For that, paste the code below instead of the /opt/tomcat/webapps/ROOT/index.jsp file default content (the easiest way is to use the inbuilt Jelastic File Manager for that).

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<%@page import="java.util.*"%>
<html>
   <head>
       <title>TZ Page</title>
   </head>
   <body>
       <%=new Date(System.currentTimeMillis()).toString()%>
   </body>
</html>

java check time app

2. Save the changes and Open your environment in browser with the corresponding button to see the current server time, like: java time utc

3. In order to change the actual timezone for a particular server, perform the following:

  • for Tomcat, TomEE, Payara, Spring Boot and Jetty
    Switch to the variables.conf configuration file and add the -Duser.timezone variable with the required zone as a value, for example:
    -Duser.timezone=US/Pacific

Note: Depending on a particular application server used, the location of this file may vary:

  • Tomcat 7, 8, 9, TomEE - /opt/tomcat/conf/variables.conf
  • Jetty 9 - /opt/jetty/etc/variables.conf
  • Payara 4, 5 - /opt/payara/glassfish/domains/domain1/config/variables.conf
  • Spring Boot 1, 2 - /opt/shared/conf/variables.conf
variables.conf timezone variable

  • for GlassFish Access the GF admin panel, go to the Configurations > gfcluster-config (or server-config for GF 4) > JVM Settings > JVM Options section and click the Add JVM Option button. Paste the corresponding string (e.g. -Duser.timezone=US/Pacific) within the appeared input field: glassfish timezone variable

  • for WildFly Switch to the /opt/wildfly/bin/standalone.conf file (or, if a server was scaled horizontally, refer to the /opt/wildfly/bin/domain.conf config) and declare the corresponding variable using the following format: export JAVA_OPTS="-Duser.timezone=US/Pacific" wildfly timezone variable

4. Save the made adjustment and Restart your application server in order to apply new settings.
Now, just refresh the server start page or click Open in Browser again to see the updated local time: java time pdt

Great, new rules were applied successfully. In such a way, you can set any desired time location for your server without any problems, in a matter of minutes.

Timezone Rules for PHP

Managing of the timezone settings at Jelastic PHP application servers (Apache and NGINX) is performed within the [date] section of the main PHP configuration file - php.ini.

To access it, you need to click the Config button next to the required node. In the opened tab, locate the appropriate file within the file tree (or use the shortcut in the Favorites list to the left) and find the above-mentioned section:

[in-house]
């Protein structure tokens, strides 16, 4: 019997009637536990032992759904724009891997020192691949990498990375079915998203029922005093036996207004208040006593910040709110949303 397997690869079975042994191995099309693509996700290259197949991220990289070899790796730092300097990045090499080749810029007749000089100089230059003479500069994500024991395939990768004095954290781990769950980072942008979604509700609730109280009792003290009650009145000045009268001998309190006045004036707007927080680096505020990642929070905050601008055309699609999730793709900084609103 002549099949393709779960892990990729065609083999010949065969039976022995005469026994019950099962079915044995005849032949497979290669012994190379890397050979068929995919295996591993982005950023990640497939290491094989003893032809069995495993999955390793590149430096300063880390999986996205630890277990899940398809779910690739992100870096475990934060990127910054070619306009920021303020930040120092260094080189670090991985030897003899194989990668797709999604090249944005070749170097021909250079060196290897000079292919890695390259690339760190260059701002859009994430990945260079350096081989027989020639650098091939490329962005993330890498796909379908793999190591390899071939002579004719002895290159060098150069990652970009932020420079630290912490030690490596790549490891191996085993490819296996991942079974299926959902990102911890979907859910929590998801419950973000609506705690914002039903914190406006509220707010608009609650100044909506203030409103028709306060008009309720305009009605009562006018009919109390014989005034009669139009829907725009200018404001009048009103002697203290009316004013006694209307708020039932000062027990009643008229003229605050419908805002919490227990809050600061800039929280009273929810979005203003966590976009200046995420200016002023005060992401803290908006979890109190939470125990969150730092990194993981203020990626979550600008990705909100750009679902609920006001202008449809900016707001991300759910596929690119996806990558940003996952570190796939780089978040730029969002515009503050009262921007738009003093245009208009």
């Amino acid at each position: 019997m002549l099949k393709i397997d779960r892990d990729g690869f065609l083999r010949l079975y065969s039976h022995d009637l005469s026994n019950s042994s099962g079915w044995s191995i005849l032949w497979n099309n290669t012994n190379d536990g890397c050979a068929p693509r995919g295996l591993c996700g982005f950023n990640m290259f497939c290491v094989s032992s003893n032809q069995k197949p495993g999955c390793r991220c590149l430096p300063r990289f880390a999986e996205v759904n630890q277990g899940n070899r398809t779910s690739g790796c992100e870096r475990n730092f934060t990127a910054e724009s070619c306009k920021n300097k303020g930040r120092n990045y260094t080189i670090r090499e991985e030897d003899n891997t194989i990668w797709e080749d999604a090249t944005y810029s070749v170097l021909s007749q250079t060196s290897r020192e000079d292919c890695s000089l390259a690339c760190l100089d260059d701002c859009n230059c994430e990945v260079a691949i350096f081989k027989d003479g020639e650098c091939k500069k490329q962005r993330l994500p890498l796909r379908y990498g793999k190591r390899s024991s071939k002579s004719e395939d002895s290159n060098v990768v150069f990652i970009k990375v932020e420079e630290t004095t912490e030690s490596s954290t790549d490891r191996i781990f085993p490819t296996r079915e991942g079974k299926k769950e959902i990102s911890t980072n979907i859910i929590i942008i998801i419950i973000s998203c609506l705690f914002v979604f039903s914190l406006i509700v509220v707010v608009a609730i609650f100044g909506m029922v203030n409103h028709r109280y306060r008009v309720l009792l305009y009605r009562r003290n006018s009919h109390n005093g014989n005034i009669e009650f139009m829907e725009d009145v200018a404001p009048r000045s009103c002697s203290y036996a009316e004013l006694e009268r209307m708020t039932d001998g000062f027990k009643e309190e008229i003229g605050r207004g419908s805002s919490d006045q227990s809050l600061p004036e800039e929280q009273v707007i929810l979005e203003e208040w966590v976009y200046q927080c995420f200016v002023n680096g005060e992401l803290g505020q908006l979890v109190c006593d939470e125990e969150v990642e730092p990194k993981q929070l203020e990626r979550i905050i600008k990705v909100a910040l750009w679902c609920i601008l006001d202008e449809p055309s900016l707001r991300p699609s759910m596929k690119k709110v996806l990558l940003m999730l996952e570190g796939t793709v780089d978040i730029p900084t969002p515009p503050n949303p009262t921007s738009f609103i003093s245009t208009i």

php.ini date settings

As you can see, this section comprises two options, which can be used to:

Checking Timezone Data

The first setting allows you to use the alternative external timezone database (namely - the Olson one) in case the internal one is outdated.

php update timezone rules

For that, simply uncomment the appropriate extension through removing the first semicolon symbol, Save the made alteration and Restart your app server.

Now, if you click Open in browser and scroll until the date section of the opened phpinfo() page, you’ll see the latest timezone package version listed, with the denotation the external DB is used: php info date section

Changing Timezone

The second option in the [date] section is intended for defining the current timezone location (by default it points to the UTC zone) of a node. For showing this on a real example, we’ll modify the default server’s start page (the /var/www/webroot/ROOT/index.php file) with the following code:

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<?php
echo date("h:i:sa");
?>

php check time app

Now, if Saving the updated file and clicking Open in browser, you’ll see the timestamp output: php time utc

Return to the Jelastic dashboard and specify the desired timezone as a value for the date.timezone parameter within the php.ini file (e.g. Australia/Sydney in our case). php change server timezone

Again, Save your new configurations, Restart the corresponding PHP compute node and refresh the page with current time shown: php time australia

That’s it! As you can see, the timezone was successfully changed and now corresponds to a required location.

What’s next?